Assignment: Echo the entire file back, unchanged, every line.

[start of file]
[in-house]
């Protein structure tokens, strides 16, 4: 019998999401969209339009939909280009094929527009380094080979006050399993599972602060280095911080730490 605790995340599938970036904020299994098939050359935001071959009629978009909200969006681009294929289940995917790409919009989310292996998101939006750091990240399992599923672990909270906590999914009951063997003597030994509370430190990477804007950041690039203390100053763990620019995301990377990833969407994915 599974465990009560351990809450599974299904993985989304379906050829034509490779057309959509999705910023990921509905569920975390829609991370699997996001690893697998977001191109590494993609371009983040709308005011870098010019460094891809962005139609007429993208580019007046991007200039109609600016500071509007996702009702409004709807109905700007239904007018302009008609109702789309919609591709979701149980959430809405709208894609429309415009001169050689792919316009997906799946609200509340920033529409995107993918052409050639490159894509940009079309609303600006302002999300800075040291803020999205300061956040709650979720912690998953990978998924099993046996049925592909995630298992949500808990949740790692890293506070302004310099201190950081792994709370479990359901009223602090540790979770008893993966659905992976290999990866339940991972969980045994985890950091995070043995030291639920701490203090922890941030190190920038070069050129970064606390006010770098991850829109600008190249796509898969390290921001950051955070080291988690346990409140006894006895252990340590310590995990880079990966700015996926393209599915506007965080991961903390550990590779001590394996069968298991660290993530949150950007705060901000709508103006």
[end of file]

[in-house]
């Protein structure tokens, strides 16, 4: 019998999401969209339009939909280009094929527009380094080979006050399993599972602060280095911080730490 605790995340599938970036904020299994098939050359935001071959009629978009909200969006681009294929289940995917790409919009989310292996998101939006750091990240399992599923672990909270906590999914009951063997003597030994509370430190990477804007950041690039203390100053763990620019995301990377990833969407994915 599974465990009560351990809450599974299904993985989304379906050829034509490779057309959509999705910023990921509905569920975390829609991370699997996001690893697998977001191109590494993609371009983040709308005011870098010019460094891809962005139609007429993208580019007046991007200039109609600016500071509007996702009702409004709807109905700007239904007018302009008609109702789309919609591709979701149980959430809405709208894609429309415009001169050689792919316009997906799946609200509340920033529409995107993918052409050639490159894509940009079309609303600006302002999300800075040291803020999205300061956040709650979720912690998953990978998924099993046996049925592909995630298992949500808990949740790692890293506070302004310099201190950081792994709370479990359901009223602090540790979770008893993966659905992976290999990866339940991972969980045994985890950091995070043995030291639920701490203090922890941030190190920038070069050129970064606390006010770098991850829109600008190249796509898969390290921001950051955070080291988690346990409140006894006895252990340590310590995990880079990966700015996926393209599915506007965080991961903390550990590779001590394996069968298991660290993530949150950007705060901000709508103006």